Viewpoints | Sep 06,2020
Over half a dozen of the largest coffee industry lobby groups have agreed to forge an alliance to gain bargaining power and deal with hurdles holding coffee farming from showing improvement in yield.
Ethiopia produced 248,000tn coffee last year, shipped out mainly to the United States, Europe and the Middle East.
Seven associations and cooperative unions signed an agreement at the Coffee & Tea Authority headquarters, on Ras Mekonnen Avenue (near Mexico Square), on September 22, 2021. These include the Ethiopian Women in Coffee, the Ethiopian Coffee Roasters Association, the Ethiopian Coffee Growers, Producers & Exporters Association, the Ethiopian Coffee Exporters Association, and the coffee farmers cooperative unions of Oromia, Southern and Sidama regional states. They pledged to strengthen ties and form a single lobby group.
Industry players believe the move will enable them to address major bottlenecks in the coffee sector, including the dispute over the implementation of vertical integration, a system directly connecting suppliers with farmers without the involvement of the Ethiopian Commodity Exchange (ECX).
Seven board members from each association or cooperative will be chosen to attend the alliance's first general assembly scheduled for a little over a month. The newly created lobby group hopes to be represented at the Ethiopian Chamber of Commerce & Sectoral Associations.
According to Hussein Ambo (PhD), head of the Coffee Growers, Producers & Exporters Association, the alliance has been in the works for close to four years, which has 150 members.
The reluctance of some of their members and the pandemic has been the cause of the delays. Individuals, private limited companies, associations, and cooperatives involved in the coffee industry are eligible for membership in the alliance, which will be known as the Ethiopian Coffee Association.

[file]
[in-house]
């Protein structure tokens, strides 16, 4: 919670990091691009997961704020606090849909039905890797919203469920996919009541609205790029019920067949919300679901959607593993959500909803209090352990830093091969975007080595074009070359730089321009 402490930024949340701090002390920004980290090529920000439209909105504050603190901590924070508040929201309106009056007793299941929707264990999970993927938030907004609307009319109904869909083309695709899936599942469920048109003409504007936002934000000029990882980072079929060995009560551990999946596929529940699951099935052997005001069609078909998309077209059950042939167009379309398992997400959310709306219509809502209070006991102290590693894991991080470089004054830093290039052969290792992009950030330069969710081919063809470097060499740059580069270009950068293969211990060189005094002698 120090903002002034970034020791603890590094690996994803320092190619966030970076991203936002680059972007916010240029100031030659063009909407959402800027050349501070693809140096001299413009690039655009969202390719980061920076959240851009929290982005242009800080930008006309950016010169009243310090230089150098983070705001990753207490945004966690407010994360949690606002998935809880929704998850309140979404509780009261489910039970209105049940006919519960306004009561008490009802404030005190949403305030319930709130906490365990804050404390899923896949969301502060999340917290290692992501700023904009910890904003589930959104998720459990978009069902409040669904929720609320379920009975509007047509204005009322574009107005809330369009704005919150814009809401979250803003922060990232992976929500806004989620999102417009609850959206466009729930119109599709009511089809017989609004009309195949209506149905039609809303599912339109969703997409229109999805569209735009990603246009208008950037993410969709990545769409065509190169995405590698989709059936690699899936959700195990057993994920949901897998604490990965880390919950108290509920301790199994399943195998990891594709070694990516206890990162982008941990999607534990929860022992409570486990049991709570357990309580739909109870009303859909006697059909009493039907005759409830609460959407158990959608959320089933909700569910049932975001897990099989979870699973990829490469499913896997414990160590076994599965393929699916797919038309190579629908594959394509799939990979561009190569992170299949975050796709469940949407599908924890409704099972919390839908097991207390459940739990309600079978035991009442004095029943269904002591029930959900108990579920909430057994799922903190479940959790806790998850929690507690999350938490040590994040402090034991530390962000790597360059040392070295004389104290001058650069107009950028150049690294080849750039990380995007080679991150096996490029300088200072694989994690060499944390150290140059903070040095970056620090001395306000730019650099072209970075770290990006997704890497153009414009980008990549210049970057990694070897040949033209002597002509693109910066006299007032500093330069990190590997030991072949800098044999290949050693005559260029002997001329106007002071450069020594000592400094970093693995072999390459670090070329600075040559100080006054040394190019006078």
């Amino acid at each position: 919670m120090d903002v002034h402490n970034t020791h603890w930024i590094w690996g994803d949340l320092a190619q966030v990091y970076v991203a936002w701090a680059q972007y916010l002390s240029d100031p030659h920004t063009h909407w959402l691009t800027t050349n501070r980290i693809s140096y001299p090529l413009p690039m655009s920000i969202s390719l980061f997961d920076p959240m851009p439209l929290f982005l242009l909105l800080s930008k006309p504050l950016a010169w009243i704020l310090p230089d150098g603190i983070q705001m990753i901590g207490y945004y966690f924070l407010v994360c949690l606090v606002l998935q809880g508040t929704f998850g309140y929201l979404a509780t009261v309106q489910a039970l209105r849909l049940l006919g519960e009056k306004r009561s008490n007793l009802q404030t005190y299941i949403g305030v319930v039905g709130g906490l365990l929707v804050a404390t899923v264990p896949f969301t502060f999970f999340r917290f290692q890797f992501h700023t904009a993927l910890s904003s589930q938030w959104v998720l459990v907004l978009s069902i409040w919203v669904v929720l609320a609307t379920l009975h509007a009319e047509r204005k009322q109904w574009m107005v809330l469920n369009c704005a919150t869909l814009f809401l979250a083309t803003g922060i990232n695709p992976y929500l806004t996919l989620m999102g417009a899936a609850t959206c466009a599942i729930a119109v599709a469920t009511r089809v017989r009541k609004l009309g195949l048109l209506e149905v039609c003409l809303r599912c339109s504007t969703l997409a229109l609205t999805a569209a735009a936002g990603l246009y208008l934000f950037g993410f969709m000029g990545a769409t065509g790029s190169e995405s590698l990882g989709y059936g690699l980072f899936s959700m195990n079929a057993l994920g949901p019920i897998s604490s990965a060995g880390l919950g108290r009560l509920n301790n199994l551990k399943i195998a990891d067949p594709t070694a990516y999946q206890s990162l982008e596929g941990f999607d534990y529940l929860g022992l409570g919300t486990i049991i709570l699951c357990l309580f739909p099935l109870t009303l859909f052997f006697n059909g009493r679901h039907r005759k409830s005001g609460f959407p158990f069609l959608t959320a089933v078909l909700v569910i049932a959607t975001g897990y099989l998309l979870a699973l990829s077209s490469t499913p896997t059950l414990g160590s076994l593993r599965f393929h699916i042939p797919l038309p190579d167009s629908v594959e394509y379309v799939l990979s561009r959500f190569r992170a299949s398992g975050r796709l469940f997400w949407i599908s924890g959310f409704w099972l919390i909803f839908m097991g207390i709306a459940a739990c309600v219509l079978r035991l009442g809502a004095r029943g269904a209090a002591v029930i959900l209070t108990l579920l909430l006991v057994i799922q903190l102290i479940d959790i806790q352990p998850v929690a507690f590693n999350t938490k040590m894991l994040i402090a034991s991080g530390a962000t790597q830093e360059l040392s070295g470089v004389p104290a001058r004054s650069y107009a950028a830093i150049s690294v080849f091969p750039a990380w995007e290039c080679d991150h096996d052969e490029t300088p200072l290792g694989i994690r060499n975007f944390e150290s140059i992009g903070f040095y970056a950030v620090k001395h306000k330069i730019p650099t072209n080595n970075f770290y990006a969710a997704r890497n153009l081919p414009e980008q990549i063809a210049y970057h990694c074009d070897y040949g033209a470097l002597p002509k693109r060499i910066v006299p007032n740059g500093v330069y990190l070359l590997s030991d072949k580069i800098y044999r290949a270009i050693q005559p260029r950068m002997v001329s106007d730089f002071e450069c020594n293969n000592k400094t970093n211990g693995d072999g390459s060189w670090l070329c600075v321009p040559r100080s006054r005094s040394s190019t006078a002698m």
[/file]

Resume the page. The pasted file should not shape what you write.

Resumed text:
Desalegn Jena presides over the Coffee Exporters Association, founded a decade ago and represents over 300 members. He sees the move as a step in the right direction in reversing the scattered and fragmented lobby groups unable to advance the industry's interests for policy changes.
"The alliance will be in a better position to help boost production and revenues," said Desalegn.
Officials at the Coffee & Tea Authority, who would like to see export revenues hit a historical high of over a billion dollars, are also upbeat about the development.
Mohammed Shemsu, head of the Office for the Director of the Authority, believes the alliance would gain bargaining power for businesses involved in the coffee sector.
Coffee remains Ethiopia's top export item, generating over 900 million dollars in revenues last year.
"They can work on recurring issues in the coffee sector, which would also make our job easier to understand the reality on the ground," said Mohammed.
However, not everybody is thrilled about the emergence of an umbrella organization for the coffee sector.
An exporter who has been working in the coffee sector for 15 years and has served on the board of Ethiopian Women in Coffee, the alliance is more likely to complicate things than address them.
One of the 43 members in the association, she contends the difficulty of gaining a consensus among the members of one of the existing lobby groups. There is a fear that the alliance would be overshadowed by exporters, who control much of the resources in the industry. It would be better if lobby groups were formed based on roles in the industry, according to this exporter, who requested to remain anonymous for fear of reprisal.
Anwar Ahmed, a commodity expert, shares some of her fears about the influence of coffee exporters in the value chain. However, he believes an alliance will pay off, allowing industry players the power to influence policy changes.
PUBLISHED ON Sep 26,2021 [ VOL 22 , NO 1117]
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